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Grief rituals: Honoring memories

Dia de los Muertos is beginning soon, and it brings with it a reminder to celebrate and remember our loved ones who have passed.

Personal grief rituals are those loving activities that help us remember our loved ones, and give us a sense of connectedness, healing and peace. Creating and practicing personal grief rituals can also help us release painful situations and unpleasant memories, freeing us to make our memories a positive influence in our lives.

What follows are a few examples of personal grief rituals. The ideas are as unique and as varied as the people who invented them. Think of ways that you can adapt them and make them your own.

You are limited only by your imagination.

  • If you’re a writer, write—it could be an article, an anecdote, a story, a poem, a song, a letter an obituary or a eulogy. You don’t have to write for someone else. Keep a private journal and write about your feelings as you journey through your grief.
  • Buy a very special candle, decorate it and light it in honor of your loved one.
  • Purchase a book – perhaps a children’s book – on coping with the loss of a loved one, and donate it to your local library or school. Place a label inside the front cover inscribed “In memory of [your loved one’s name].”
  • Plant a tree, bush, shrub, garden or flower bed as a permanent growing memorial to your beloved. Mark the site with a memorial plaque, marker, bench or statue.
  • Memorialize your beloved in cyberspace by lighting a virtual candle at
  • Write a special note, letter, poem, wish or prayer to your beloved. Go outside, attach the paper to a balloon and let it go – or place it in a vessel and burn it, and watch the smoke rise heavenward.
  • If you are harboring bad feelings or regrets, gather symbols to represent those hurtful or painful situations, events, or feelings from your past. Place them in a container and hold a private burial or burning ceremony, saying goodbye and releasing them as you do so.
  • Ask relatives, friends, co-workers and neighbors to gather their contributions, and put together a scrapbook or box of memories containing mementos, letters and photographs of your loved one.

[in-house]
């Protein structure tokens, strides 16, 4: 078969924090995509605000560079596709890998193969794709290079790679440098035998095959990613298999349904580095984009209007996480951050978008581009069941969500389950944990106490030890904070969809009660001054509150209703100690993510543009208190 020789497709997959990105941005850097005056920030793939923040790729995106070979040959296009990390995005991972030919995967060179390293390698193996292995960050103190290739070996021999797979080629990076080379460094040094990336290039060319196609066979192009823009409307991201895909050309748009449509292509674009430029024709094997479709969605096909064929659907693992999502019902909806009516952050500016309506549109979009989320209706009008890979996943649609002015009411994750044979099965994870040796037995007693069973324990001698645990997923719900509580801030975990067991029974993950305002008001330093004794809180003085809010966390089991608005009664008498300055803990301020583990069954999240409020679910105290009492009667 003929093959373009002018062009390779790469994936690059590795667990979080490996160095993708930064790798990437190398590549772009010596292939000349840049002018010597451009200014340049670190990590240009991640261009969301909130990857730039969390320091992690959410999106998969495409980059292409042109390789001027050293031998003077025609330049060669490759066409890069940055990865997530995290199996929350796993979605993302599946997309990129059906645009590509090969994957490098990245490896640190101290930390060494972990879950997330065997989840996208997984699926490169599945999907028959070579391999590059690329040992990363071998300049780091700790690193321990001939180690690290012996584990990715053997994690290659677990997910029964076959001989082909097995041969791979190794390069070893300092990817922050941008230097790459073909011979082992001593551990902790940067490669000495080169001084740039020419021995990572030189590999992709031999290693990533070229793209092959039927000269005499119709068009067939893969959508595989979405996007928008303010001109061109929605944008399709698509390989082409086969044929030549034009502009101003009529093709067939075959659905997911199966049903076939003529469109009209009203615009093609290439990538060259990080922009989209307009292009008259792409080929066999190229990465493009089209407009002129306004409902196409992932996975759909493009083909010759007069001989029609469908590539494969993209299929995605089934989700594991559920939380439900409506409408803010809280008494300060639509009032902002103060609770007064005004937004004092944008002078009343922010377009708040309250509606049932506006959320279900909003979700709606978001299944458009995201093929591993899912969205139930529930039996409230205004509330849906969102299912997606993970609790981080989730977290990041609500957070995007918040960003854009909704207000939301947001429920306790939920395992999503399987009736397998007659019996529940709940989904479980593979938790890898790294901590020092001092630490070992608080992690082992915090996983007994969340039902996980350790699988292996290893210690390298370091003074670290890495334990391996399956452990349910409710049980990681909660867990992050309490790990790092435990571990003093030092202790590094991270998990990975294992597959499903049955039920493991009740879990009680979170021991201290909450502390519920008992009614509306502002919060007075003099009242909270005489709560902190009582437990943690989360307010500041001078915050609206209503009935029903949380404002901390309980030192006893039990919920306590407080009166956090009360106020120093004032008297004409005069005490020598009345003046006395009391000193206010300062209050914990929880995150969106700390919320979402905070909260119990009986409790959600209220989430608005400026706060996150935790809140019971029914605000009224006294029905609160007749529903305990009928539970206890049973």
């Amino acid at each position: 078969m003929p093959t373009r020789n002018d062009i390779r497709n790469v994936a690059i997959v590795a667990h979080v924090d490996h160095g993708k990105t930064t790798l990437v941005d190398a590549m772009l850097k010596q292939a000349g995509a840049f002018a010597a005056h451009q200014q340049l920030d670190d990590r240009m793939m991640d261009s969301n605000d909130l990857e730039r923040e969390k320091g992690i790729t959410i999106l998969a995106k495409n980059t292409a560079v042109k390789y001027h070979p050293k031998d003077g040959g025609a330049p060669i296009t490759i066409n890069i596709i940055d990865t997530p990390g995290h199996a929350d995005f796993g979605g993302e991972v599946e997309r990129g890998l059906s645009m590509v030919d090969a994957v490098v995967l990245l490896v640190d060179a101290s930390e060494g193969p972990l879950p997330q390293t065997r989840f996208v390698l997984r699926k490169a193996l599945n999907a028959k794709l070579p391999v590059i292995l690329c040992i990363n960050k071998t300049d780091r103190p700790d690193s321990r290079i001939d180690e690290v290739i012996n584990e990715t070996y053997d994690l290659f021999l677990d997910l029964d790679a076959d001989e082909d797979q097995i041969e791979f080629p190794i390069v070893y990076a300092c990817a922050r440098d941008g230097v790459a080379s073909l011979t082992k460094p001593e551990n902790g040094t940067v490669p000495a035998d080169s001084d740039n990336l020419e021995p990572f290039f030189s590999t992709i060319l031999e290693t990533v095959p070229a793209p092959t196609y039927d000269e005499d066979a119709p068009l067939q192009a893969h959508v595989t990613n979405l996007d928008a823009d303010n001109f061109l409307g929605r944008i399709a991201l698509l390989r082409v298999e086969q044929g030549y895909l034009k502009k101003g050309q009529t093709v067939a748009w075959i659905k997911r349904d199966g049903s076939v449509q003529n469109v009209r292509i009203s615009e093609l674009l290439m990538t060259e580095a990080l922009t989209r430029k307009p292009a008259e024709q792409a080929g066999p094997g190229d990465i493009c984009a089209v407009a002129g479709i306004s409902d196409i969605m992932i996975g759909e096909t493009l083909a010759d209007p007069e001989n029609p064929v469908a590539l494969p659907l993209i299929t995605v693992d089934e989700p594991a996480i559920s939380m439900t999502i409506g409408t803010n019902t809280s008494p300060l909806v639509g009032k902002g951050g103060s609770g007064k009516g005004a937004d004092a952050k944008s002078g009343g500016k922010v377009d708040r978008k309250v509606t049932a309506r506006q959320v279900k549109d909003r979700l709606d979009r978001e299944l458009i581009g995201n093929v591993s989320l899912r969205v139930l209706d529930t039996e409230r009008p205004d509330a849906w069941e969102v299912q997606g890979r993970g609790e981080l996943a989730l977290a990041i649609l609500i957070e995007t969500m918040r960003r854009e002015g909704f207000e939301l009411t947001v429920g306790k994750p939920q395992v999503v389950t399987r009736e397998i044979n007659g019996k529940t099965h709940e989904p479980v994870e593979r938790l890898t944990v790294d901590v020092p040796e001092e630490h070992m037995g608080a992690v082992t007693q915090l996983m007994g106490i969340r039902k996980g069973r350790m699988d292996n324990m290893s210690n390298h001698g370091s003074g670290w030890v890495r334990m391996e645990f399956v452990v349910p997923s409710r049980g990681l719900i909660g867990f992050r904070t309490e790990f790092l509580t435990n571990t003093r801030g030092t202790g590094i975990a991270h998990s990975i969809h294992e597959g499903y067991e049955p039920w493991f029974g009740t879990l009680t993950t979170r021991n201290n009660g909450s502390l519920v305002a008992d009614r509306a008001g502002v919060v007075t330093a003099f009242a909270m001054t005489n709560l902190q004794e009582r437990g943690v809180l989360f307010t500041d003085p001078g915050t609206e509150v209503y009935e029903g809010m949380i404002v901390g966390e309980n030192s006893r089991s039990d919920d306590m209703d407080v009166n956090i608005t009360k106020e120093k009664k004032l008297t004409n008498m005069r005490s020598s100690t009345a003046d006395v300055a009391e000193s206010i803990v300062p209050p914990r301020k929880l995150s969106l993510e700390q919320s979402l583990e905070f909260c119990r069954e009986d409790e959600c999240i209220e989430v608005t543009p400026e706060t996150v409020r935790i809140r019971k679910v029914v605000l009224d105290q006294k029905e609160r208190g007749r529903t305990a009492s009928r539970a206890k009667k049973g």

• Celebrate the life of your loved one by continuing favorite traditions or eating favorite foods.
  • Select a Valentine card that you wish your beloved would have picked for you, and mail it to yourself.
  • Give yourself a gift from your loved one that you always wished he or she would have given you, and think of your beloved whenever you see it or wear it.

*Please seek the advice of a medical professional for any problematic symptoms.

A giver to the very end

A fighter and giver to the very end, Asante Contreras came into this world as a life force.

“I almost lost him twice during my pregnancy but he was determined to be here,” said his mother Anja.  

But the life that fought so hard to be in this world was abruptly taken at the young age of 20.

On May 8, 2020, a community of first responders lined Highway 90 to honor Asante, a fellow EMT, as he was sent home to Del Rio, Texas to rest. When he arrived in his hometown, family and friends rallied in a procession to honor the young man who inspired them so much.

“Asante was just a bright light,” Anja said. “He lifted up the room. He just made everyone happier by being around them.”

People remember Asante for his smile, positive energy, and his passion to help others.

Asante dedicated his life to helping others. He hoped to be an emergency room physician one day and became an EMT in order to save money for medical school. He died a day before he was supposed to take the test needed to complete the Paramedic Certification Program at UT Health San Antonio.

The school honored Asante’s work by giving him his certification posthumously.

Anja remembers Asante’s supervisor telling her, “Not only did we lose a friend and a coworker and a wonderful human being, but the medical field lost out on his future care. Patients lost out on a passionate caregiver.”

Asante was able to leave one final, lasting gift. He was a cornea and tissue donor—a decision he had made when he got his driver’s license.

“Even in the end, he did what he wanted to do,” Anja said. “He helped people and that’s exactly what he wanted to do. This is what he dreamed of.”

Asante left a lasting impression on all who came across his path. More than a year following his death, his mother continues to receive random calls from strangers telling her that Asante had helped them when he was working as EMT.  

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